Local colleges raising awareness of suicide, prevention efforts
Wartburg student Paris White has lost four loved ones to suicide
WAVERLY (KWWL) -
Thousands of teens and young adults die each year as a result of their own actions. The numbers are staggering. Suicides are the third leading cause of death in 15 to 24 year olds, with 4400 deaths. Fourteen percent of high school students have considered suicide, and half of those have attempted ending their life.
Wartburg College in Waverly is taking steps to educate students and staff to help prevent suicide. Wartburg is one of just 39 colleges nationwide, and the only small school, to get a federal grant supporting suicide prevention efforts.
Wartburg has never had a student die from suicide, but there are at least 11 attempts a year on campus. The college hopes those numbers drop, through grant funded programs sparking important conversations about suicide.
Wartburg student Paris White knows first-hand the hurt suicide causes.
"I actually know four people that have committed suicide," White said.
The worst was losing her 15-year-old friend Adrian and feeling guilty about it.
"We ended up getting in a big fight the summer before freshman year, and I knew that he was having trouble with his depression and that sort of thing, but I was so mad at him. I was young and immature. I started to ignore him and that's when he started messaging me that he was going to commit suicide," said White.
White never told anyone about those messages, and in November 2007, Adrian hanged himself.
"I'm still sad about it. I still cry once in a while, but I'm to the point where all I want to do is help other people that are in those situations," said White.
Now, she and other students at Wartburg College in Waverly are working together in an effort to prevent suicide. This year, a student group called SAFE launched. And Monday, educators from around the Midwest gathered at Wartburg for a suicide prevention conference. It's all made possible through a $73,000 federal grant.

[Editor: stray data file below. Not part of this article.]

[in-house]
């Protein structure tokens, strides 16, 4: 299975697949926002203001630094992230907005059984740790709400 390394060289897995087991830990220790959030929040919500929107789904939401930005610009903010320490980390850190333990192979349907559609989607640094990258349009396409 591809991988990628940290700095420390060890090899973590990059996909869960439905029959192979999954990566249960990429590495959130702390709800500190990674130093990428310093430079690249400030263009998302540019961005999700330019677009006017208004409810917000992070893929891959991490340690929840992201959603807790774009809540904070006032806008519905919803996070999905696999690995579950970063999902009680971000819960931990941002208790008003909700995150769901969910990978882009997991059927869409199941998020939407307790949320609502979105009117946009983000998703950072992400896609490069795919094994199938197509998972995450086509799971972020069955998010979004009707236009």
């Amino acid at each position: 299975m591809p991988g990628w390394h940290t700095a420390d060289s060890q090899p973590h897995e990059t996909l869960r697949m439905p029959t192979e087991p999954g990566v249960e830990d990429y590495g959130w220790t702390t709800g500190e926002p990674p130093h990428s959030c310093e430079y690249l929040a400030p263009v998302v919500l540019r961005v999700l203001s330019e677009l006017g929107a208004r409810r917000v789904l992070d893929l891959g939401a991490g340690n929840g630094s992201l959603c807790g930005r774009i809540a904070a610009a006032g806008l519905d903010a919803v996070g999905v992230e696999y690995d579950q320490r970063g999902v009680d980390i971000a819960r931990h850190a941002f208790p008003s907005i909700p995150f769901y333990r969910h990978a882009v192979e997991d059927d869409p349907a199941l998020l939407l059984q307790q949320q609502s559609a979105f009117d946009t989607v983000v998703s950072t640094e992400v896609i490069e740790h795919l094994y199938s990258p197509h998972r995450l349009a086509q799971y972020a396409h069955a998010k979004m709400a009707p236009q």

"It's okay to talk about suicide. Asking somebody if they feel like hurting themselves is not going to make them do it, and I think that's one of the biggest myths out there that needs to get dispelled," said Stephanie Newsom, Wartburg Counseling Services Director.
Wartburg's grant is also funding a campus suicide prevention coordinator, who's organizing programs to teach students about resources available to help them, working toward overall wellness, and dealing with their problems safely.
"Having lots of activities that get them to think about healthy living, coping mechanisms, stress relieving techniques for students that we wouldn't be able to do without this grant," said Newsom.
It's hoped those programs will educate the student body and beyond that help is available so suicide doesn't become a way out.
Wartburg has also started a training program for student leaders to spot warning signs, and giving them resources to help them talk to someone who might be considering suicide.
If you or someone you know is considering suicide, there are plenty of resources to help. The national suicide prevention hotline can be reached at 1-800-273-TALK.
Kirkwood Community College in Cedar Rapids is also taking time to raise awareness about suicide. The college's "Active Minds" chapter has planted 1100 white flags on campus. The flags represent the 1100 college students nationwide who commit suicide each year. Students hope the flags are a reminder that suicide is preventable, and they encourage anyone needing help to call the crisis line or contact campus counseling services.
Monday, September 1 2014 5:41 PM EDT2014-09-01 21:41:17 GMT
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